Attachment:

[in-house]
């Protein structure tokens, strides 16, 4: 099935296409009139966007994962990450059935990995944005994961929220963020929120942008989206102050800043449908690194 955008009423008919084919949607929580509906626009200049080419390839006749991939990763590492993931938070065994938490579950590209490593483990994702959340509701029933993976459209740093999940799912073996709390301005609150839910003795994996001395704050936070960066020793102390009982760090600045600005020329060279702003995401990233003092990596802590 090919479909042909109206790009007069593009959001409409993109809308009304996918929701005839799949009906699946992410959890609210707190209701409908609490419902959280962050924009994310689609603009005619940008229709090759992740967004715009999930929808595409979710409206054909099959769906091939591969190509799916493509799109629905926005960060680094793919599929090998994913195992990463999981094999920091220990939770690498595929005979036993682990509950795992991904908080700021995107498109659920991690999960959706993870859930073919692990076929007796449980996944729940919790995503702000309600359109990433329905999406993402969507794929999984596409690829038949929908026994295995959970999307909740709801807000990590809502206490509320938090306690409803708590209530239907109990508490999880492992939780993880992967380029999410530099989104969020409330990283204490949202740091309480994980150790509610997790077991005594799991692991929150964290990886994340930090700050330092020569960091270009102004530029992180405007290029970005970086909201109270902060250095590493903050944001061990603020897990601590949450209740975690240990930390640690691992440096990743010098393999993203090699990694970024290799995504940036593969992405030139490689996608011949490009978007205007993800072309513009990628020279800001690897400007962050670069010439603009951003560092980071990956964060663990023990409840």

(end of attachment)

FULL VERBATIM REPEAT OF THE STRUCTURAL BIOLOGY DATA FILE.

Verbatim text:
[in-house]
């Protein structure tokens, strides 16, 4: 099935296409009139966007994962990450059935990995944005994961929220963020929120942008989206102050800043449908690194 955008009423008919084919949607929580509906626009200049080419390839006749991939990763590492993931938070065994938490579950590209490593483990994702959340509701029933993976459209740093999940799912073996709390301005609150839910003795994996001395704050936070960066020793102390009982760090600045600005020329060279702003995401990233003092990596802590 090919479909042909109206790009007069593009959001409409993109809308009304996918929701005839799949009906699946992410959890609210707190209701409908609490419902959280962050924009994310689609603009005619940008229709090759992740967004715009999930929808595409979710409206054909099959769906091939591969190509799916493509799109629905926005960060680094793919599929090998994913195992990463999981094999920091220990939770690498595929005979036993682990509950795992991904908080700021995107498109659920991690999960959706993870859930073919692990076929007796449980996944729940919790995503702000309600359109990433329905999406993402969507794929999984596409690829038949929908026994295995959970999307909740709801807000990590809502206490509320938090306690409803708590209530239907109990508490999880492992939780993880992967380029999410530099989104969020409330990283204490949202740091309480994980150790509610997790077991005594799991692991929150964290990886994340930090700050330092020569960091270009102004530029992180405007290029970005970086909201109270902060250095590493903050944001061990603020897990601590949450209740975690240990930390640690691992440096990743010098393999993203090699990694970024290799995504940036593969992405030139490689996608011949490009978007205007993800072309513009990628020279800001690897400007962050670069010439603009951003560092980071990956964060663990023990409840």